Neroli is the essential oil of the orange blossom drawn using steam distillation from the bitter orange tree. Orange blossom also comes from the bitter orange tree, from the same blossom, but via enfleurage, which is the application of fat solids to pull out fragrance compounds from an item. Petitgrain is from the same tree but is made from steam distillation of the twigs and leaves. (Thanks Jessica Murphy from NST and Perfume Professor for that info. Also shout-out to Brooklyn Brainery because even when I look through the list of classes in their email newsletter like “I am not free for ANY of this” I’m still like “what is shibori even though” and “maybe I should start wool-working and also make a puff representation of my dog.”)
You’re so lame mom, please don’t.
I’m not the biggest fan of neroli. Most of the purer forms of it remind me too much of Froot Loops and I just don’t have any fun memories that would make the smell of neroli as significant to me as it is unique. During sniff-tests I’m usually standing next to neroli lovers, lovers of the Italian coastline, lovers of the Spanish coastline who are smiling and talking about their grandparents and their past trips and trips they want to take and saying absolutely nothing, smiling with them, appreciating the fragrance as objectively as I can, and swallowing down cereal jokes until that part of the conversation is over.
After a few months of marinating in Self-Pity and Work and Responsibility, I’m really happy to finally smell something that ruminates in my mind so much that I really wanted to write about it.
Photo from Sephora
I had this one hyped up to the heavens for me on Sniffapalooza Fall Ball Sunday in 2017. (Yeah I actually started this review last year. Whoops.) I usually hate things that are hyped up so pre-sniff. My mind was already countering every single bit of praise being heaped upon this fragrance.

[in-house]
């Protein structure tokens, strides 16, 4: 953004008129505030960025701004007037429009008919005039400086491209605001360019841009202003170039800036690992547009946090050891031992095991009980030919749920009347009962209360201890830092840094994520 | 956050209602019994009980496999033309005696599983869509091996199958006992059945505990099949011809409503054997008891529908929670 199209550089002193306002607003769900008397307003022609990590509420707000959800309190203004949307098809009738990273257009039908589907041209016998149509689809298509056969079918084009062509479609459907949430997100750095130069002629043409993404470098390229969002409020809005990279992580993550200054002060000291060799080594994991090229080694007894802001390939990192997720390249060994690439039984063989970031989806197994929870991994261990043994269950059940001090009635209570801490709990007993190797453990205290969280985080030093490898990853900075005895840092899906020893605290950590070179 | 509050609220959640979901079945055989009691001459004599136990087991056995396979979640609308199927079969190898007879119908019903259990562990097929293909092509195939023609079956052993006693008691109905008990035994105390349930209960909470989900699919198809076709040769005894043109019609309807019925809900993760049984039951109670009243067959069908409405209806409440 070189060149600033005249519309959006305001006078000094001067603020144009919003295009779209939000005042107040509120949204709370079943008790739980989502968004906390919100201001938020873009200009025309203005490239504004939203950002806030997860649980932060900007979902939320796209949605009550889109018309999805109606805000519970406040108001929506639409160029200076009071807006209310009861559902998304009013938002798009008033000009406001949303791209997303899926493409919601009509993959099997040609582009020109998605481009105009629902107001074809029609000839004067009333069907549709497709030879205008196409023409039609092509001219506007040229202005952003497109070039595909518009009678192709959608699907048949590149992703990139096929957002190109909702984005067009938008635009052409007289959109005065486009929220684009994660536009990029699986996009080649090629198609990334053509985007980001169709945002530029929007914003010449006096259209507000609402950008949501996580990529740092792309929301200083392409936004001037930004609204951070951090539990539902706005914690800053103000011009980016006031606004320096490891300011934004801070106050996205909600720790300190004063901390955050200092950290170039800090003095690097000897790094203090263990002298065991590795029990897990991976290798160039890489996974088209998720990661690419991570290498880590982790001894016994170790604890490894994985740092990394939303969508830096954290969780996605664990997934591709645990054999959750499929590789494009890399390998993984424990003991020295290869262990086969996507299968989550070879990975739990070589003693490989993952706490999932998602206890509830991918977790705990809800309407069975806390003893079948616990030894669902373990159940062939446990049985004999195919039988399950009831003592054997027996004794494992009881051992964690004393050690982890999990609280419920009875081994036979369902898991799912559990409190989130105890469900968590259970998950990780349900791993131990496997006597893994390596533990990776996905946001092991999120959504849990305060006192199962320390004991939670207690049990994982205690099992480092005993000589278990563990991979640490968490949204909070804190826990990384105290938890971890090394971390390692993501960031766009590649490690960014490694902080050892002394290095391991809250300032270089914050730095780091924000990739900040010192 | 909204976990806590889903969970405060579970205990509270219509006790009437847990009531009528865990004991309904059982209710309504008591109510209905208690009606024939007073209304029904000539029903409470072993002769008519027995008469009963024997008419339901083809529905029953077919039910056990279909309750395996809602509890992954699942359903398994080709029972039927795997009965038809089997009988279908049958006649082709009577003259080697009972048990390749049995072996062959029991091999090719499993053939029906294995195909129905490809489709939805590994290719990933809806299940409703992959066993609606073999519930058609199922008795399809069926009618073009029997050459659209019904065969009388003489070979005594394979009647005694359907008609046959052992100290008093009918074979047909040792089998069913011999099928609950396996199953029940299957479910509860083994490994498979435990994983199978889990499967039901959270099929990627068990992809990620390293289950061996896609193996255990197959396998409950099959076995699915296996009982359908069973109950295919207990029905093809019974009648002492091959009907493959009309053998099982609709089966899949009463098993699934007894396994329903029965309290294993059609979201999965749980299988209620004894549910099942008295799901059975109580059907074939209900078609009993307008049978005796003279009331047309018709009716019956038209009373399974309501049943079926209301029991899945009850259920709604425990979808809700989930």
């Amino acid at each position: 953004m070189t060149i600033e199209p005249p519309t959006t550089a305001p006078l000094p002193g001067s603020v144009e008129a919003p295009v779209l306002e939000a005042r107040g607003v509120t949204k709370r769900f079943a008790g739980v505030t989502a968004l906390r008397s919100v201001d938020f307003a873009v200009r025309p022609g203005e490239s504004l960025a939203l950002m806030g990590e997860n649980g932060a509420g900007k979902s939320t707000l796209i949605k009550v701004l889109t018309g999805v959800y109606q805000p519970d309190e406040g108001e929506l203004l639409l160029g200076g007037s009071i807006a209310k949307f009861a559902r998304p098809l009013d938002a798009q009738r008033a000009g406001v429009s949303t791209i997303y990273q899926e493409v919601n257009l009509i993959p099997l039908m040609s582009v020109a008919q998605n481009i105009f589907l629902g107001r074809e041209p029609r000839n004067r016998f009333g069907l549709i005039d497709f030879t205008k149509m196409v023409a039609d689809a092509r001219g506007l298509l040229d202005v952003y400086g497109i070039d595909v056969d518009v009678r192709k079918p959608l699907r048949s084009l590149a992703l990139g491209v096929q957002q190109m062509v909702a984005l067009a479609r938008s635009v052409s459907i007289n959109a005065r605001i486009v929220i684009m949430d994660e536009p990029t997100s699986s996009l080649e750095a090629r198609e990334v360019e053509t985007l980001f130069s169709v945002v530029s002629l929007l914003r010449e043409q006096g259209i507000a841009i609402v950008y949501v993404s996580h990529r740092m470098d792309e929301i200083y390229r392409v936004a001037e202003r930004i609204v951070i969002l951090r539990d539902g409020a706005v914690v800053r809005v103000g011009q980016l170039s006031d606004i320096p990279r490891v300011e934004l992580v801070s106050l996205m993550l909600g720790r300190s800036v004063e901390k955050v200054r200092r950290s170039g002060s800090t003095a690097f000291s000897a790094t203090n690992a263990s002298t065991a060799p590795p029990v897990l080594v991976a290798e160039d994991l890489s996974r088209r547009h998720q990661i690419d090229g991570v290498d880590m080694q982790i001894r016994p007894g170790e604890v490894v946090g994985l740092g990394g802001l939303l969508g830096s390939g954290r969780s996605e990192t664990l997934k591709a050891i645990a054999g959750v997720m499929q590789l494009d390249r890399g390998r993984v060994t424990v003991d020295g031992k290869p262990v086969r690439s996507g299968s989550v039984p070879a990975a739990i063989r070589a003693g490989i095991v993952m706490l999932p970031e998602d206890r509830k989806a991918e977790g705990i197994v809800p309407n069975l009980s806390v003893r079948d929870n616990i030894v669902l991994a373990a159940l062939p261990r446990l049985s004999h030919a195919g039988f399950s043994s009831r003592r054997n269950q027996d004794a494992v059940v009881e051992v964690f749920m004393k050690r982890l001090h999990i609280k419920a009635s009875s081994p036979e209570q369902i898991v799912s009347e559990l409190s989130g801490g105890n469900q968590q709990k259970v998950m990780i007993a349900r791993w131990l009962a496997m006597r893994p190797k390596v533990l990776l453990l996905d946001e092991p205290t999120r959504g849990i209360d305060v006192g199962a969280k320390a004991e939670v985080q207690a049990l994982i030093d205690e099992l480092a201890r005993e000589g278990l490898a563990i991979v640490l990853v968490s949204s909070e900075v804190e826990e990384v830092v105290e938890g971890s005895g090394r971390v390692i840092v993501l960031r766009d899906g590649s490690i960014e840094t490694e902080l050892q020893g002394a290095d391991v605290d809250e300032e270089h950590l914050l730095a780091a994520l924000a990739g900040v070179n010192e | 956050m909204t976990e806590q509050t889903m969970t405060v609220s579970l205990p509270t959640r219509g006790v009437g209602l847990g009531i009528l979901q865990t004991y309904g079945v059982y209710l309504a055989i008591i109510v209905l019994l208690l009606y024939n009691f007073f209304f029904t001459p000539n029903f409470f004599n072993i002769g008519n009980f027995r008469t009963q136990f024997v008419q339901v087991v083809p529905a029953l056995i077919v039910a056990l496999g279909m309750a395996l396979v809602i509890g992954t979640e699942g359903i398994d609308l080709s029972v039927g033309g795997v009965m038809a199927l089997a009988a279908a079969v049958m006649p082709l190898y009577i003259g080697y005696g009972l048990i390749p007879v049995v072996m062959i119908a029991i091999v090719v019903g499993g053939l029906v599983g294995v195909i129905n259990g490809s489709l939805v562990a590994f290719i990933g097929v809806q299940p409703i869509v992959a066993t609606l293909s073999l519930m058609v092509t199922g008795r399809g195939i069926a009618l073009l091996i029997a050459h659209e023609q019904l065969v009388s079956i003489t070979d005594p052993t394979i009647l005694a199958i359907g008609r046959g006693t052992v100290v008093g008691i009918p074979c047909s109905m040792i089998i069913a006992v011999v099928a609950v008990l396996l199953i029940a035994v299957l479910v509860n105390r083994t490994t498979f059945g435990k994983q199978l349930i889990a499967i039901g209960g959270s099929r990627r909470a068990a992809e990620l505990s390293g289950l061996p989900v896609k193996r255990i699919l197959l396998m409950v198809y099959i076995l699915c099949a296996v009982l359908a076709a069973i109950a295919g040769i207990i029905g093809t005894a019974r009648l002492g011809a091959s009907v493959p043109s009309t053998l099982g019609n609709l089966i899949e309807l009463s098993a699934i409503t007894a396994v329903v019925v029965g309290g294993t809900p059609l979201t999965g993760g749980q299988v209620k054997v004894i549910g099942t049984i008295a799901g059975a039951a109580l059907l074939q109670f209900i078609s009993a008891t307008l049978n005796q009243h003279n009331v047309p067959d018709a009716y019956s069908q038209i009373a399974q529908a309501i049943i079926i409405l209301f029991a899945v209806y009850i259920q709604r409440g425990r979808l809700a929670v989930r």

Someone said it was wonderful for coffee lovers? I decided it was probably sickly sweet like a lot of coffee fragrances can be, because for some reason a lot of people really like that.
Someone said the tuberose was super balanced and didn’t take over? I decided that meant that the florals took a back seat after the initial sniff.
Someone said that I’d really like it? Uh, okay you don’t know me like that.
But as it happens they did know me like that. Read More
Disclaimer: I don’t like iris in perfume. Serge Lutens Silver Iris Mist, while I appreciate it as a lovely work of art, is like huffing Vaseline lotion (the one that comes in the regular cream-yellow pump bottle) and carrots. Tauer’s Lonesome Rider would have hit all my happy spots…if the iris wasn’t so prominent. And so on.
- Wet: peony, bergamot, carnation
- Dry: iris, suede, violet, peony, bergamot, nutmeg, vetiver
And so it begins, not with a bang, but with a whisper.
Perhaps this review would have been different if I sprayed you? I doubt it though.
- Wet: violet, makeup powder, sandalwood
- Dry: violet, makeup powder, sandalwood, apple, jasmine, vanilla, amber
Mr. Chokkattu purchased me a Penhaligon’s gift set for Christmas (among other things, the sweet man) so I thought I’d start writing reviews again, starting with the adorable little stopper jars in the box.
Like a bat with a 9 to 5, Mr. Chokkattu hasn’t really slept in two days, so I’m writing this review after cuddling him to sleep at an incredibly early hour (It’s 9PM! Madness!)
I just have to say that the samples I got from Tocca are just so, so clean. I know I mentioned it earlier, but I just wanted to drive that point in.
Tocca is great for people who aren’t really into perfume per say, but enjoy their hand soaps and shampoos (as opposed to Philosophy users who aren’t really into perfume but enjoy their hand creams and desserts.)
And on continues the reviews!